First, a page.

Richard Hovannisian

Richard Hovannisian

Richard Hovannisian is widely considered a pioneer of Armenian Studies in American Academia. Hovannisian was born and raised in Tulare, near Fresno, California, in a family of Armenian Genocide survivors. His father, Kaspar Gavroian, was born in 1901 in the village of Bazmashen, now called Saricabük, near Kharpert in Western Armenia (modern-day Elazig in eastern Turkey).
Gavroian would eventually change his last name to honor the memory of his father, Hovhannes, who, like thousands of other Armenian recruits, was murdered while serving in the Ottoman army. 
Hovannisian received his B.A. in history in 1954 from UC Berkeley and his Ph.D. in 1966 from UCLA. He joined the UCLA faculty as a young scholar in 1962, and in 1986 was appointed the first holder of the Armenian Educational Foundation Endowed Chair in Modern Armenian History at UCLA.
Hovannisian's early scholarly work focused on the history of the First Republic of Armenia (1918-1920). His Ph.D. dissertation, “Armenia on the Road to Independence,” was published in 1967. 
It served as a prologue to a four-volume tome that is still considered the most scholarly and well-received work on this topic. 
Hovannisian is a Guggenheim Fellow, having received numerous honors for his scholarship and the advancement of Armenian Studies. His biographical entries are included in “Who's Who in America” and “Who's Who in the World,” among other reference works.   
Hovannisian serves on the board of directors of many scholarly and civic organizations, including the Facing History and Ourselves Foundation; the International Institute on the Holocaust and Genocide; the Foundation for Research on Armenian Architecture; the Claremont McKenna Mgrublian Center for Human Rights; and the Society for Armenian Studies, which he initiated in the 1970s. In 2011, Hovannisian received the UCLA Alumni Association's "Most Inspiring Teacher" award. He is also well known for his involvement in Armenian civic and political action and for his work integrating the Armenian Genocide at the Shoah Foundation.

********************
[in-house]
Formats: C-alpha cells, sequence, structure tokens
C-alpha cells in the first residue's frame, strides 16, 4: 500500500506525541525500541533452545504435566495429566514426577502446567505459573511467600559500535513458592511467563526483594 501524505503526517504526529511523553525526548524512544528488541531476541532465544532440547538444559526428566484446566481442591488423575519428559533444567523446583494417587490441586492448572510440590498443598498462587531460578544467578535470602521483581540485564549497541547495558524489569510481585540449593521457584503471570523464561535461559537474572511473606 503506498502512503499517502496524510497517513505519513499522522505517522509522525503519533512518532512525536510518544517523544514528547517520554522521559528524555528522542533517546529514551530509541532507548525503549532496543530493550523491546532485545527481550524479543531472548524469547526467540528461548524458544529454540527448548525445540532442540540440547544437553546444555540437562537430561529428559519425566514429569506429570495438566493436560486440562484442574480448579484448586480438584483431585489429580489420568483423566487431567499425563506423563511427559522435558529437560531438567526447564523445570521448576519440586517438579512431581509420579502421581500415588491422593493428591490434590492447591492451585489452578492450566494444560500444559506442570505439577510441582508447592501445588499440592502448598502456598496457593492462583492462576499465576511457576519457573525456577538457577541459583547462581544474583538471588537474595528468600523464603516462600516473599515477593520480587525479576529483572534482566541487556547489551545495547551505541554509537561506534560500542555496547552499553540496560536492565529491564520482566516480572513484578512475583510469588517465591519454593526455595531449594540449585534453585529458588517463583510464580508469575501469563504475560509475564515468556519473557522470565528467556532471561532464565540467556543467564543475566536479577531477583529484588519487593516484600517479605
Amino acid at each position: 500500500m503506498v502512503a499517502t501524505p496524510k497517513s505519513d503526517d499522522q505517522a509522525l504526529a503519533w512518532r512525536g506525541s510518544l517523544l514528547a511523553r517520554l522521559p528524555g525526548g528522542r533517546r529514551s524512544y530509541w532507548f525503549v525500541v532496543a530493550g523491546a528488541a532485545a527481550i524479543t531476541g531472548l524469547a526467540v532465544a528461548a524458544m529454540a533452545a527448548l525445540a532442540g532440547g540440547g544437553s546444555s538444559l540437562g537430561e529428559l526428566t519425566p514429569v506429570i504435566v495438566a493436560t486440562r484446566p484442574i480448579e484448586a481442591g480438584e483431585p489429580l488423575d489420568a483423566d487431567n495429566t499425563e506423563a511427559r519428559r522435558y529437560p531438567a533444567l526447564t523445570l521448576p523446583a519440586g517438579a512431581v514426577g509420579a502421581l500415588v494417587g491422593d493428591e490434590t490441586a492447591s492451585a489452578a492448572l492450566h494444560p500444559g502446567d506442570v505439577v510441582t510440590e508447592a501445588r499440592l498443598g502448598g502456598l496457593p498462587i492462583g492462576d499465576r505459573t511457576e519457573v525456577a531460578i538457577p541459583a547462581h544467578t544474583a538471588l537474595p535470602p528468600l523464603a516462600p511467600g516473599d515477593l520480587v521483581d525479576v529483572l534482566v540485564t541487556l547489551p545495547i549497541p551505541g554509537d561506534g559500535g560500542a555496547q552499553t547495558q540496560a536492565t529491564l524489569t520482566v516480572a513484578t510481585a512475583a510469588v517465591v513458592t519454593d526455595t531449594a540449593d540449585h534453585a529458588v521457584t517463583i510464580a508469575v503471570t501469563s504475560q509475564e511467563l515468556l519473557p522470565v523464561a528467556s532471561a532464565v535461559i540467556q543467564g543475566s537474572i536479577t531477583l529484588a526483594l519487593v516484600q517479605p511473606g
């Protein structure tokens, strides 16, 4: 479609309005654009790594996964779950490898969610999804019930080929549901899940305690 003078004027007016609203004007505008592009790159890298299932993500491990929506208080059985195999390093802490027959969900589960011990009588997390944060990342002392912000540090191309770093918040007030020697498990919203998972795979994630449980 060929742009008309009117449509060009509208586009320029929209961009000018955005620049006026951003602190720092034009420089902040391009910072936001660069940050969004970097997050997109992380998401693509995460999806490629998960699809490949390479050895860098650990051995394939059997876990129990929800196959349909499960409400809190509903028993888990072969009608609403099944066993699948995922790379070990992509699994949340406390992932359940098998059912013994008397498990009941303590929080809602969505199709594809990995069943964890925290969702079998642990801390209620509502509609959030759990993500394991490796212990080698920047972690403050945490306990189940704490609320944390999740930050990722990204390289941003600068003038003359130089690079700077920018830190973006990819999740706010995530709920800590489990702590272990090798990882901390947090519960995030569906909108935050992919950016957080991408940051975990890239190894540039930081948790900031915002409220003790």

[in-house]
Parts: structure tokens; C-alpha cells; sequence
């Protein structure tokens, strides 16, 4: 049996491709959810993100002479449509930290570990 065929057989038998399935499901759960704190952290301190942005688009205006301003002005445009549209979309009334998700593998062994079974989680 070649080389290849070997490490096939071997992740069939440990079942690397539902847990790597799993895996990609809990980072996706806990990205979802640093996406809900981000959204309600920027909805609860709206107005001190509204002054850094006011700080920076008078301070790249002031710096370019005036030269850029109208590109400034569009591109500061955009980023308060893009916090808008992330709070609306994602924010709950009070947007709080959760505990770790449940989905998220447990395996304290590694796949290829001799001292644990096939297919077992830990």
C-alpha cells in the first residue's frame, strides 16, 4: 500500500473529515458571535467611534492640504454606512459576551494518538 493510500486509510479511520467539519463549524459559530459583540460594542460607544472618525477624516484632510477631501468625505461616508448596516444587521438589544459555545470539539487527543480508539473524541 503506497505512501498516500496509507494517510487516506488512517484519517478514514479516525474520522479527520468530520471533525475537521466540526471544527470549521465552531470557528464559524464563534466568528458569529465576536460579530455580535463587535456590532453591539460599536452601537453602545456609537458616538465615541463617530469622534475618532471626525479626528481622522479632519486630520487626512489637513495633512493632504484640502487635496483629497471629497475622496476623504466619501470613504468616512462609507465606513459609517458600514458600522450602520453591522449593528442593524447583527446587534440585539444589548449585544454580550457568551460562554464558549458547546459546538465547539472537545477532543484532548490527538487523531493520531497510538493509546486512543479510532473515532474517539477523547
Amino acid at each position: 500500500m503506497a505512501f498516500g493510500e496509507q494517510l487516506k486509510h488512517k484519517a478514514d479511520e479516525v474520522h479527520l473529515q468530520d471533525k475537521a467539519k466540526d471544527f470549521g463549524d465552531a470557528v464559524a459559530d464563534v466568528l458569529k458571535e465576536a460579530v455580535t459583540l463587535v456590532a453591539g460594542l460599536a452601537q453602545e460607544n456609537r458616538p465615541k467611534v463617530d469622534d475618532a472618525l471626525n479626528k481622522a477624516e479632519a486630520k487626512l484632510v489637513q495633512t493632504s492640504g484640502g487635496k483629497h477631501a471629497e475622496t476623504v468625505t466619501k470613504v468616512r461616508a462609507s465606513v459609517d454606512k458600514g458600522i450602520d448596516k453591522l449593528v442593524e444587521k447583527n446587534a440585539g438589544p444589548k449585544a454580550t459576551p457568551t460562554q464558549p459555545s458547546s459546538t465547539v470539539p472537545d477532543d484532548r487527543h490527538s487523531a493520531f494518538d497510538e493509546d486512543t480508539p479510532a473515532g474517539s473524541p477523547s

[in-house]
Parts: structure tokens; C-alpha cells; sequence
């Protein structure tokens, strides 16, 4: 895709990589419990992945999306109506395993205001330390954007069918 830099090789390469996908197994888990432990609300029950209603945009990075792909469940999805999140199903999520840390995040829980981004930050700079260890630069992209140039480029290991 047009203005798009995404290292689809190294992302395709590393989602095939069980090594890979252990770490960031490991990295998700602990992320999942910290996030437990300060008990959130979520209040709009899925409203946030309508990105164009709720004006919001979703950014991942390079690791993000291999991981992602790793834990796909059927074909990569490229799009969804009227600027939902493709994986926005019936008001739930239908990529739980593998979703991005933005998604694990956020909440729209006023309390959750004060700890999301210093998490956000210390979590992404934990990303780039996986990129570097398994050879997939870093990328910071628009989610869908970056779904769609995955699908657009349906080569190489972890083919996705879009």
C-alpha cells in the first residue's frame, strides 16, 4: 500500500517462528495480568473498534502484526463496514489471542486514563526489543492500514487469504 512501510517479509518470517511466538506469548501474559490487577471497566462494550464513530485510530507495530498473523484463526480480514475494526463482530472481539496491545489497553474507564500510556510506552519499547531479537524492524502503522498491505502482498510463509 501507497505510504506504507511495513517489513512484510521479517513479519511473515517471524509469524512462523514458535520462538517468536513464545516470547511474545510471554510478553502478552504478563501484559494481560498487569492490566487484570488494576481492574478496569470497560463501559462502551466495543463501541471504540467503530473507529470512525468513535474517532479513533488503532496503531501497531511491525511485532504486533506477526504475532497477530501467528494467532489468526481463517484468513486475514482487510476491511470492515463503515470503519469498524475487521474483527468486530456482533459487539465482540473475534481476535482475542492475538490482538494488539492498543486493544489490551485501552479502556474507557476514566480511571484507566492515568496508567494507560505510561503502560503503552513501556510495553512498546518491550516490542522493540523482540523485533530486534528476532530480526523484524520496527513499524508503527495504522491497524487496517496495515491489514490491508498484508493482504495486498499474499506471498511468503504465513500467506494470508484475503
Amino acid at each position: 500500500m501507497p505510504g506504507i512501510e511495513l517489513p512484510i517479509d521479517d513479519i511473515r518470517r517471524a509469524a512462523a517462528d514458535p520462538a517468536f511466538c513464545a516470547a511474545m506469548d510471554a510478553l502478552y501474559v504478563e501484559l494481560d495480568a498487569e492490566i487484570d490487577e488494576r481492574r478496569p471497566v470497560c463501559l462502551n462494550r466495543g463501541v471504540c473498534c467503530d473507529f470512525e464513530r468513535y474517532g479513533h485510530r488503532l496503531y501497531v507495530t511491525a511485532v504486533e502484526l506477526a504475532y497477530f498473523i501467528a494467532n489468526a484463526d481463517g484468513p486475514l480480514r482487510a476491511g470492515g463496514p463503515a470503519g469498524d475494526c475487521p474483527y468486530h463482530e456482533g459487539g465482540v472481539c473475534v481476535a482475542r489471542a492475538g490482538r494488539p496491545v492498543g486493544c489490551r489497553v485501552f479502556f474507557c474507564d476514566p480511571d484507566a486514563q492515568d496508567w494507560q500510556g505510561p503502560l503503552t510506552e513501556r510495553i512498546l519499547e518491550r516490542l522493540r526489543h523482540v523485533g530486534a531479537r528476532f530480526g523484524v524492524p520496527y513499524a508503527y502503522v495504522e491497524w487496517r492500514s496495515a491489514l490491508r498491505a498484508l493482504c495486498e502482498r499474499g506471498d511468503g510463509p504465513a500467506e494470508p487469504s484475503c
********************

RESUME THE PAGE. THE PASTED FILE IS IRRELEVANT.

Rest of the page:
Since 1997, Hovannisian has organized and led a remarkable set of conferences at UCLA on the historic provinces of Western Armenia and Cilicia, which have gathered leading scholars from around the world to make multidisciplinary presentations on this violently destroyed Armenian world. His son, Raffi Hovannisian, was the first Foreign Minister of the (Third) Republic of Armenia, and his grandson Garin is a filmmaker and writer living in Los Angeles and Yerevan. His other children, Armen, Ani, and Garo, are active in Armenian community and civic endeavors.
Opportunistic Kurds and Bedouins as saviors
Sometimes one becomes grateful for things that wouldn’t necessarily seem to be very positive at first. Such is the case when Professor Richard Hovannisian discusses how his father Kaspar Gavroian survived the Armenian Genocide. 

            Kaspar Hovannisian (born Gavroian), Richard Hovannisian’s father, in the 1920s.

As students of history and the Medz Yeghern know, Kurds were often involved in the massacres of Armenians that took place from 1915 to 1923, acting as hired butchers whom the Turkish government enticed with great rewards to do its dirty work, along with the Turkish army and civilian population. 
But in certain cases, these same Kurds sometimes unwittingly helped to save a generation of Armenians, as when they took the prettiest Armenian women and turned them into domestic servants and concubines, forcing them to bear children. Many of these women eventually escaped captivity and were able to resume their lives as Armenians.